Glögg is a popular and cozy heated mixture of spices, seasonings, red wine and vodka. It’s a Scandinavian staple during the winter holidays.
If you go to a mingle or party at someone’s house in Sweden any time in December, it’s inevitable that glögg will be on hand and people will be giddy.
For example, a few nights ago, my friend Julia and I were hanging out, laughing, listening to music and drinking some fantastic organic glögg. One thing led to another and we posted this photo on Instagram with the caption “Happy engagement day, y’all! We’re celebrating with some glögg.”
And what do you know, after sleeping on her sofa I woke up the next morning to find about a million “Congratulations” and “Oh my God” comments. It seems we would have a really big wedding, except that we’re not getting married (any time soon!) Blame it on the glögg.
We’ve actually posted pictures like this before, but perhaps the smiles and rings made it look authentic. Honestly, I love this photo! I think Julia is getting an honorary Oscar for her performance here.
If you’re not in Sweden where you can just grab a bottle of glögg at every corner – or the stronger version at the state-run liquor store – there’s a recipe to make your own just below our engagement photo. This recipe includes another Swedish holiday staple ingredient: cardamom. If you took away their cardamom and saffron, I think the Swedes might go into withdrawal convulsions. After three years in Stockholm, I’m hooked on both.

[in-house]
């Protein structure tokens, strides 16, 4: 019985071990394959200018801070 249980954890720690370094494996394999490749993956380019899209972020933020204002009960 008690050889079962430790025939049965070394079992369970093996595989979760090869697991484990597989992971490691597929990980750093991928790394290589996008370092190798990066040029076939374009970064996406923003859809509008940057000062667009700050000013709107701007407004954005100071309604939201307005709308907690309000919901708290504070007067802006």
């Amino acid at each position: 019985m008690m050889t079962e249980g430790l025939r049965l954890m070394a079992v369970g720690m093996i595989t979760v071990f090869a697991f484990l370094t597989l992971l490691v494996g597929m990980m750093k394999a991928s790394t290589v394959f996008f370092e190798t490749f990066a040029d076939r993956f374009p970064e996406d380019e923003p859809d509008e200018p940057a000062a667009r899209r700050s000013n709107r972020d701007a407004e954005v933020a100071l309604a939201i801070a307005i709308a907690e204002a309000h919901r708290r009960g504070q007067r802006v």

The recipe is not set in stone. Most people don’t measure, they just wing it by taste. If I’m making it from scratch instead of pouring it out of a bottle, I usually just put the red wine on the stove and start adding things until it smells and tastes right. This recipe is a good starting point to get you in the ballpark, then you can fine-tune it to your taste.
Quick and dirty recipe for classic Swedish Glögg
25 fl oz red wine (1.5 liters)
2 cinnamon sticks
8 pieces clove
12 cardamom seeds
5 teaspoons granulated sugar
5 fl oz vodka (1.5 dl)
Place a few raisins and/or blanched almonds (3 to 5 each) in your mugs or serving glasses and set aside. I prefer to skip the raisins and just go with the bare almonds.
Heat the wine and spices gently in a saucepan, stir the sugar until dissolved, then add vodka.
Simmer until the glögg is almost boiling, then pour it into your prepared cups or glasses. Grab a blanket and head for the sofa!
Optional: For a more hearty taste, heat the spiced and sweetened wine the day before serving to steep the flavor in, but hold the vodka out until you’re ready to serve. Then reheat the wine before serving while adding the vodka.